Using a framework allows you to structure your question by clarifying the main concepts of your topic you want to focus on. Your topic may not fit perfectly into a framework, just using part of a framework can be sufficient.
The framework you should use depends on the type of topic you will be researching. The most common frameworks are:
Patient, Population or Problem - who and/or what is my question focussed on?
Intervention - what intervention is being considered?
Comparison - what intervention is this being compared with (a comparison is not always necessary)
Outcomes - what do you hope to accomplish, improve or affect?
Example: Alternatives to drugs for controlling headaches in children
P - children
I - alternatives to drugs (complementary therapies? changes to lifestyle?)
C - drugs
O - controlling headaches
There are extensions to the PICO framework available which you can use if your topic has additional concepts:
PICOS- here the S stands for study designs (you can use this framework if you are only interested in examining specific designs of study)
PICOT- here the T stands for timeframe (you can use this framework if your outcomes need to be measured in a certain amount of time e.g. 24 hours after surgery).
PICOC- here the C stands for context (you can use this framework if you are focussing on a particular organisation or particular circumstances)
Patient, Population or Problem- who and/or what is my question focussed on?
Interest- a defined event, experience, activity or process
Context- a setting or distinct characteristics
Example: What are the experiences of patients with pressure sores who receive treatment at home?
P- patients with pressure sores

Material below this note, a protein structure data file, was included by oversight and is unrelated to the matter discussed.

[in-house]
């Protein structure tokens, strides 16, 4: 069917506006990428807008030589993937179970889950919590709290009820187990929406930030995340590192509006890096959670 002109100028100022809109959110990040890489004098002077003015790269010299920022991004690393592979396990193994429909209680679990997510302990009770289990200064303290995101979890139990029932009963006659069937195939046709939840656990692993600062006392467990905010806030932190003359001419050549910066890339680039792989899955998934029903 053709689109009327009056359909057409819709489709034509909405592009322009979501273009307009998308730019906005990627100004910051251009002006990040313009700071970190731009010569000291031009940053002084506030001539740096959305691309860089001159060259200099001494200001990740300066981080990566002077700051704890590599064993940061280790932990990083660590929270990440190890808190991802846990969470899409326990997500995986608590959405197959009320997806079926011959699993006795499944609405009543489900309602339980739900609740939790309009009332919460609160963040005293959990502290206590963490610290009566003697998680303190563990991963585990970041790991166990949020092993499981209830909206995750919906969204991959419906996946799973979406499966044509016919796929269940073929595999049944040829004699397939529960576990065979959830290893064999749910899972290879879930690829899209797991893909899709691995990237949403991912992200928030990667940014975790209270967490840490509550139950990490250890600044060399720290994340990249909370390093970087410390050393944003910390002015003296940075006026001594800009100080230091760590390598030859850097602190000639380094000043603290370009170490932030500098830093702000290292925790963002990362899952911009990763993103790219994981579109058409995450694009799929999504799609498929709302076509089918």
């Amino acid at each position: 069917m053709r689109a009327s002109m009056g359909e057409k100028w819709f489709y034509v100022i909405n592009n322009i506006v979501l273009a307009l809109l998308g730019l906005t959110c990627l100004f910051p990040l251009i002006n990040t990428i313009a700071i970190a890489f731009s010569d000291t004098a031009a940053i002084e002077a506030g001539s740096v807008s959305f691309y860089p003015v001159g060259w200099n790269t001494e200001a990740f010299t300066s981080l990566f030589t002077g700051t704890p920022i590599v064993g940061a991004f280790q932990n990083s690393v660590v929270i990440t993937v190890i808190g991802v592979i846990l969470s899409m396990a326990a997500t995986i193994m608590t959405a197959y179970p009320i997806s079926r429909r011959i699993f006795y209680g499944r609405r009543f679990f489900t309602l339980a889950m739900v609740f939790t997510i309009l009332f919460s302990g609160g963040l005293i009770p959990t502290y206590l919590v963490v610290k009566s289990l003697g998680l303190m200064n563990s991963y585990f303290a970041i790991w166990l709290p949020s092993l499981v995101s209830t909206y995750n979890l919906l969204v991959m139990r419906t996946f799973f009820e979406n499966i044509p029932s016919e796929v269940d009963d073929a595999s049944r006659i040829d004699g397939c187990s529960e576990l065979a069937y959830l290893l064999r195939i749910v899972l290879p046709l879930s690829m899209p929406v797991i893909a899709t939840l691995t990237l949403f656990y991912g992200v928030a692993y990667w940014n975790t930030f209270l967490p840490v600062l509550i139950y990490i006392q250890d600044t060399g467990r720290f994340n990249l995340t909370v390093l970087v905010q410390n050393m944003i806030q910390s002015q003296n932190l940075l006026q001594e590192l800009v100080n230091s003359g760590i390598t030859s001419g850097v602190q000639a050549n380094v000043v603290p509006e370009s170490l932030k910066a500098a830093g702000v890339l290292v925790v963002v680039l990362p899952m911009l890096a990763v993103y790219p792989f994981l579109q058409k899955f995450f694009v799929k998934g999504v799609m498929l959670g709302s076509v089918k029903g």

I- experiences, views, opinions
Co- care in the home
Population - who is my question focussed on?
Exposure - what is the issue I'm interested in?
Outcomes or themes - what, in relation to the issue, do I want to examine?
Example: The daily living experiences of mothers with postnatal depression
E- postnatal depression
O- experiences of daily living/quality of life
Setting - where is the study set e.g. in a specific country, community, in a hospital, in a care home etc.
Perspective - from whose perspective is the study done e.g. the patients, the health professionals., the carers etc.
Intervention - what intervention is being examined?
Comparison - is the intervention being compared with another?
Evaluation - the outcome measures
Example: Attitudes of carers of people with dementia towards reminiscence therapy
S - (United Kingdom? care homes?)
P - carers
I - reminiscence therapy
C - NONE
E - attitudes
Sample - the group of people being looked at, because qualitative research is not easy to generalize, sample is preferred over patient.
Phenomenon of Interest - reasons for behaviour and decisions, rather than an intervention.
Design - the form of research used, such as interview or survey.
Evaluation - outcome measures.
Research type - qualitative, quantitative and/or mixed methods.
Example: Young parents experiences of attending ante-natal education
S - young parents
PI - attendance at ante-natal education classes
D - (interviews? surveys?)
E - Experiences
R - (qualitative studies?)
Expectation - what is the information needed for?
Client Group -who is the information needed for e.g. health managers, GPs, patients
Location - where is the client group or service located
Impact - what is the change in the service, if any, which is being looked for? What would constitute success? How is this being measured?
Professionals - what health professionals are involved in the service?
Service - for which service are you looking for information? For example, outpatient services, nurse-led clinics, intermediate care.
Example: retention of A & E nurses in the NHS
E- to find out retention rates
C- (patients? managers?)
I- retention of staff
S- A & E
Not all topics will fit perfectly into a framework. If this is the case with your topic use only the parts of a framework which do fit.